The Sunnyboy – this film was a documentary about Jeremy Oxley, lead singer of an Australian band called The Sunnyboys, a post-punk band from Sydney, active between 1980-84. I knew nothing about this band before seeing the film. I don’t remember being aware of them in the early 80’s (although I do recognise the hit Alone With You). Apparently they were very big in Australia for a few years, but broke up at the height of their fame, due to Jeremy’s struggles with what was later recognised as mental illness (and later still, diagnosed as schizophrenia).

Jeremy’s brother Peter was also in the band back in the early 80s. Peter made efforts to help his brother around the time the band broke up and later on, but it is only in the past few years that Jeremy has started to take medication and get his life back on track again. Recently Peter, along with Jeremy’s new partner Mary, has been able to get Jeremy to take an interest in playing music again, and in performing in front of an audience. In the past few years, the Sunnyboys have reformed and played some gigs.

This was a lovely film because it was very matter of fact about Jeremy and his life, and also because of the hopeful turning point his life has recently reached. It seemed as though the director had been very open minded, and not approached the film with an agenda to portray Jeremy, or schizophrenia, in any pre-defined way.

ABC episode (takes about 5 minutes) on the documentary here.

Artifact  The final film was a documentary about Thirty Seconds To Mars, a band I knew nothing about. I chose this film because it was about the band’s fight with their record label EMI, who had sued the band for $30 million for trying to exit their contract. The “David and Goliath” aspect of a small band fighting a legal case against a giant like EMI sounded potentially pretty interesting.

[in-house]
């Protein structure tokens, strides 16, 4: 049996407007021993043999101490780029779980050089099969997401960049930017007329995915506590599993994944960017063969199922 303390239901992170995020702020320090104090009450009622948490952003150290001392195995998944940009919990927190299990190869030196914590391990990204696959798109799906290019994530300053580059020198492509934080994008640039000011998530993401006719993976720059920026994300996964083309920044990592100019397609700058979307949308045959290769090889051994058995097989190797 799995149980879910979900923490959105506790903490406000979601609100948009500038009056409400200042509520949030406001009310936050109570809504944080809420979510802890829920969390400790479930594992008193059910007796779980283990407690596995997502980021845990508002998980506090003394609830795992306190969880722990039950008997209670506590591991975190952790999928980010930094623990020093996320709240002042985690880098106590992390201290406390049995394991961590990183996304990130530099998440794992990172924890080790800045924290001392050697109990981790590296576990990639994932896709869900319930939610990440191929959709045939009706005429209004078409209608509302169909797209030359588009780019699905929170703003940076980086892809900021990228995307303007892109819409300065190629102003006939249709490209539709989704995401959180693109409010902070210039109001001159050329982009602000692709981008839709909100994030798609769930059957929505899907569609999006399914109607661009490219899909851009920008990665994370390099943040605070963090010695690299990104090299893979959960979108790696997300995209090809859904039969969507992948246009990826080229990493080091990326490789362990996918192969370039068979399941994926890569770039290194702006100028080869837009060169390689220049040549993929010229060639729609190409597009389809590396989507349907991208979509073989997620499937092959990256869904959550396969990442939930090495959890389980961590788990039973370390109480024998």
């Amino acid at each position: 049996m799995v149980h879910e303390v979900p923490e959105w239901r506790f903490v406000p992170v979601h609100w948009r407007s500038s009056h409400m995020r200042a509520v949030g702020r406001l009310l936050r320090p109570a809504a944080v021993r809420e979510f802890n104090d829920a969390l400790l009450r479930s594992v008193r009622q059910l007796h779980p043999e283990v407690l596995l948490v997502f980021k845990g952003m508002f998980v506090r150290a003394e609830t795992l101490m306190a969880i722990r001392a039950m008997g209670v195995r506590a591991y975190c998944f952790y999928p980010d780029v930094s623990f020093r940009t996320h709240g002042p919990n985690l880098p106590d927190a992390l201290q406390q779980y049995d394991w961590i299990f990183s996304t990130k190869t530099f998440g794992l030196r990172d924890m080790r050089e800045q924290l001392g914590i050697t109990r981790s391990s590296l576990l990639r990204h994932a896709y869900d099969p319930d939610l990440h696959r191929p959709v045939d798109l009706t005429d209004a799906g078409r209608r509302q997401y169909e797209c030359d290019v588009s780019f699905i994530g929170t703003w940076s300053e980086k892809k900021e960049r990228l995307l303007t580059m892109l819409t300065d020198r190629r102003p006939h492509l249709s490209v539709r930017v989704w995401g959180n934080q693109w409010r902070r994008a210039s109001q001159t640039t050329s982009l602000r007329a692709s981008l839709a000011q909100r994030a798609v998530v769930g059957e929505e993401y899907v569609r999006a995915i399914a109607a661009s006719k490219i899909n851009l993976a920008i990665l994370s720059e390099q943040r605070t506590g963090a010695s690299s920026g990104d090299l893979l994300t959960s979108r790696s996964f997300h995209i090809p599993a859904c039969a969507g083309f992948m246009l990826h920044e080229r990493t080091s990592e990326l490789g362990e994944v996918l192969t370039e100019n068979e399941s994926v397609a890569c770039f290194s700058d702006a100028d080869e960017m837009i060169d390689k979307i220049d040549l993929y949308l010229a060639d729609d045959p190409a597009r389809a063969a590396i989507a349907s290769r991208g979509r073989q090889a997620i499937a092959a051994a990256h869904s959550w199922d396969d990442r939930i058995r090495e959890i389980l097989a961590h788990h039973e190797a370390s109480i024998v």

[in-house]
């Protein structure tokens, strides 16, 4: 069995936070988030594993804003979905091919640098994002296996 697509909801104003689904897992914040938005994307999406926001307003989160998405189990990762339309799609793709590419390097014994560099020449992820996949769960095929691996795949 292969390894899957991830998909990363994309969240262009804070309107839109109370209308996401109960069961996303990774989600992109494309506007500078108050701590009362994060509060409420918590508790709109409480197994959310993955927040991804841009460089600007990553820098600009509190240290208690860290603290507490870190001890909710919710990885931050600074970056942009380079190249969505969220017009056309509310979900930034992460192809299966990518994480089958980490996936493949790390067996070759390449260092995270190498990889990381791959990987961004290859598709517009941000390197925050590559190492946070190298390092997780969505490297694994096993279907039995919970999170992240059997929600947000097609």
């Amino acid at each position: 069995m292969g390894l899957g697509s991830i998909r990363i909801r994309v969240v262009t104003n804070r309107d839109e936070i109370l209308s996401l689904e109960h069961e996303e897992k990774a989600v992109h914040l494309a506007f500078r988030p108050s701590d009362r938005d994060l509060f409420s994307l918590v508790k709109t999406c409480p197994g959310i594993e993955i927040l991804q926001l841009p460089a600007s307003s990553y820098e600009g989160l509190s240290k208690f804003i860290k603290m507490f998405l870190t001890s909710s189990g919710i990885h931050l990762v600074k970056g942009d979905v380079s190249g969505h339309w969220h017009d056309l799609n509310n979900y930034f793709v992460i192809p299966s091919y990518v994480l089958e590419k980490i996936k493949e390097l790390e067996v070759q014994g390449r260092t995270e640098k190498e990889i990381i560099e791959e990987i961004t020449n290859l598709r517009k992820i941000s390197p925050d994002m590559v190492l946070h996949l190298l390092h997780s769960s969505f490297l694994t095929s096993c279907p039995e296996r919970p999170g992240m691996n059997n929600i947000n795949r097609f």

Now, for those who, along with me, have been living under a rock, the band Thirty Seconds to Mars is led by Jared Leto. Leto is apparently famous as an “indie” actor, for films like Fight Club and Requiem for a Dream. (I don’t remember him in Fight Club and haven’t seen Requiem For a Dream.) His older brother, Shannon, is the drummer in the band. The relationship between the brothers was not a big feature of this film, but I noted with interest that Jared, the younger brother, was the frontman and singer/songwriter for the band, and, on film at least, leader in all creative decisions for the band, as well as in all talks with the lawyer and manager about the lawsuit. Older brother Shannon depicted his life prior to becoming a drummer, as filling time with “criminal” activity. Shannon comes across as bad-guy-made-good, a quiet guy who leaves the talking and decisions to his younger brother, and concentrates on practising his craft. As far as I could tell, he was a very skilful drummer.  Jared, on the other hand, came across as the penultimate metrosexual man: good looking, intelligent, articulate, able to play piano and guitar. The man can sing, write songs, drive a car while issuing directives on the phone to the band’s manager or lawyer about the lawsuit, and, when needed, muster up a very soulful stare over the lights of LA at sunrise, for the purposes of making his documentary that bit more heartfelt.

This film was my least favourite of the 3. This is not to say it’s not a good film, or that it’s not worth seeing, just that I personally connected more with the music and people in the other two films. It didn’t help that, as it turned out, I didn’t like this band’s music. But this film is worth seeing, whether you like the music or not.